The New Orleans Police Department responded to a four-alarm fire Friday morning in a residence on St. Charles Avenue near First Street.
The Delachaise neighborhood is getting closer to becoming a security district. Organizers are pushing for active patrols by the second weekend of Carnival parades.
At the Delachaise Neighborhood Association meeting Tuesday (Jan. 21), board member Remy Richard said the association was awaiting the release of funds from the city before he sent out a prospectus to security companies to patrol the neighborhood bounded by Carondelet and South Saratoga streets, and Louisiana Avenue and Marengo Street.
By Emily Carmichael, Uptown Messenger
Tulane University has won city approval to build a Tulane University Police Department substation on the previous site of the Pi Kappa Alpha Fraternity building across from The Boot Bar and Grill.
The now vacant lot at 1036 Broadway is zoned as residential and required a conditional use approval to be used in a public works and safety capacity.
As Uptown Messenger previously reported, the station will be a single story, 3,600-square-foot building to serve as a 24/7 command center for TUPD’s off-campus patrols.
By Emily Carmichael, Uptown Messenger
The visitation and burial service for Lee Long Jr., a 20-year-old junior at the University of Louisiana at Lafayette, was held this past Saturday at St. Andrew the Apostle Roman Catholic Church.
On a GoFundMe page for Long’s funeral expenses, donor Camren Boudousquie describes Long, an architecture student, as “one of the most humble and and honest persons I have ever met.” Another donor, Chyna Chauvin, says simply: “Thank you for the tequila shots.”
A 20-year-old man was shot to death early Friday at the corner of Burthe and Hillary streets in the university neighborhood, New Orleans police said.
Though it might seem like our political season just ended, Louisiana’s campaigns are cranking up again next week with qualifying Jan. 8-10 for a vacant judgeship at First City Court and for dozens of seats on the Orleans Parish Democratic and Republican Parish Executive Committees and State Central Committees.
The First City Court vacancy is due to the recent untimely passing of Senior Judge Angelique Reed, 59, the first African-American to be elected to that court. Reed served with distinction for 21 years.
Attorney Robbins Graham, 61, a graduate of Southern University Law Center, told Uptown Messenger he was “seriously interested in qualifying.” The Louisiana State Bar Association lists Graham as an attorney for the Louisiana Department of Children and Family Services. A practicing attorney for more than 30 years, Graham attends the Beacon Light Baptist Church in Gentilly.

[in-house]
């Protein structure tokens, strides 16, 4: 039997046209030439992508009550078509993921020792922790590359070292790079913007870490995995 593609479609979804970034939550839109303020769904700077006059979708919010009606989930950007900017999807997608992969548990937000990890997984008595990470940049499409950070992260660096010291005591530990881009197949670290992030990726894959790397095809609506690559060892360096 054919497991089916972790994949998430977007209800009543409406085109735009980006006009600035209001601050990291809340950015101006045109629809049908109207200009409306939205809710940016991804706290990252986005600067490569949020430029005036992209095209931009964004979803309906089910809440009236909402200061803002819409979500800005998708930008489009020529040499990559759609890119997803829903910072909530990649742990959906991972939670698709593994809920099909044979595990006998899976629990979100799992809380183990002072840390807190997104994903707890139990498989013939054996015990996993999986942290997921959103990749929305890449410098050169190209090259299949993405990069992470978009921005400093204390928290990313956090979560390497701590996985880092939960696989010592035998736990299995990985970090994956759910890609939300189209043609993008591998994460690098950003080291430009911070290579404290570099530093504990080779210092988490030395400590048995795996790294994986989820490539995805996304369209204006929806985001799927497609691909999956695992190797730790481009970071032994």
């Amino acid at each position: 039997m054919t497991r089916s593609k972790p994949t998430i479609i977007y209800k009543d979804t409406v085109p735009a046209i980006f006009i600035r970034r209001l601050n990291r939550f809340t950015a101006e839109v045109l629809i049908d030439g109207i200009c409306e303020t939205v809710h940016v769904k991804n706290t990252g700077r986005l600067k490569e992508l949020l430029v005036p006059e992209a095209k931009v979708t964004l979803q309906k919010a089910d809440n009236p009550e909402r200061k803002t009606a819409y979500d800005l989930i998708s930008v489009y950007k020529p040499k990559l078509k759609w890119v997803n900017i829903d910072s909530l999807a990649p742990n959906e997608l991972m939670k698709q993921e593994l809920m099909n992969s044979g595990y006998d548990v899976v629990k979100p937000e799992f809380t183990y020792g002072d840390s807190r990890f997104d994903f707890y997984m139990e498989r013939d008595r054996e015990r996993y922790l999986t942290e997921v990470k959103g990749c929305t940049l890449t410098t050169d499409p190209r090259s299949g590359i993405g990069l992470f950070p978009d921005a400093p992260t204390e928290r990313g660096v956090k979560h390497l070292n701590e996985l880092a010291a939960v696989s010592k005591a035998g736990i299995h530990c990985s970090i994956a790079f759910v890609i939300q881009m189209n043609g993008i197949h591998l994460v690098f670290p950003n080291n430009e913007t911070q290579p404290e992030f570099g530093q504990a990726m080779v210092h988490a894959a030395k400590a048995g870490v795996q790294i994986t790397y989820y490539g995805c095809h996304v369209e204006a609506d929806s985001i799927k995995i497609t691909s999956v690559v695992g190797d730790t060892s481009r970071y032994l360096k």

If your New Year’s Eve celebrations involve the French Quarter or the Central Business District, expect large crowds heavy traffic related to Wednesday’s Allstate Sugar Bowl as well as New Year’s events, city officials warn.
“As always, please take care in large crowds and report suspicious activity to public safety officials,” a Mayor’s Office press release states.
By Sue Strachan, Uptown Messenger
After his vehicle was broken into, Tracy Wimberly purchased on Mother’s Day 2019 a Ring camera for security. But it wasn’t car thieves that Wimberly caught on video.
It was coyotes.
A turbine explosion at the Carrollton Water Plant injured at least two people and shook windows and nerves in the Hollygrove area Saturday afternoon.
The New Orleans Emergency Medical Services reported at about 2:30 p.m. that it had transported two people to the University Medical Center with injuries. A third person was reported injured but had refused treatment.
The Sewerage & Water Board of New Orleans, in consultation with the Louisiana Department of Health, has canceled the precautionary boil water advisory for residents and businesses in the Uptown areas near the universities after bacteriological tests confirmed that water in the area was safe to drink and could be used for personal needs.
Customers who have not used their water supply during this precautionary boil water advisory are advised to flush their internal and external plumbing by running water through their system for several minutes.
The Sewerage & Water Board announced Sunday morning that water service was returned to the Uptown areas affected by the outage. The water main on South Johnson has been repaired and the valves reopened, the utility stated.
A boil water advisory is still in effect for two areas of Uptown, shown below. Water quality testing has begun, it announced at about 9 a.m., and could take up to 24 hours. In consultation with the Louisiana Department of Health, the S&WB is still testing water quality samples from the affected areas.
While responding to a water main break near South Johnson and Calhoun streets by closing valves, the Sewerage & Water Board of New Orleans detected low water pressure. Therefore, this utility issued a precautionary boil water advisory for several blocks Uptown.
On Friday night, residents in the area reported they were getting no water at all. After speaking with the S&WB, Councilman Joe Giarrusso reported Saturday morning: “The primary break was isolated late last night. S&WB is still trying to determine extent of problem and when water will be restored. Should have more details later this morning.”
In early November, the city’s New Orleans Department of Public Works and the Regional Transit Authority will begin an approximately two-month project to improve access for people with disabilities at six streetcar stops.
The precautionary boil water advisory was lifted for the Uptown area just before noon on Tuesday. The emergency situation is over, officials said, and residents can resume the use of tap water.
It was the second advisory issued since a 111-year-old water main broke at the corner of Lowerline and Panola streets on Saturday. The first was lifted Monday morning only be reinstated a few hours later.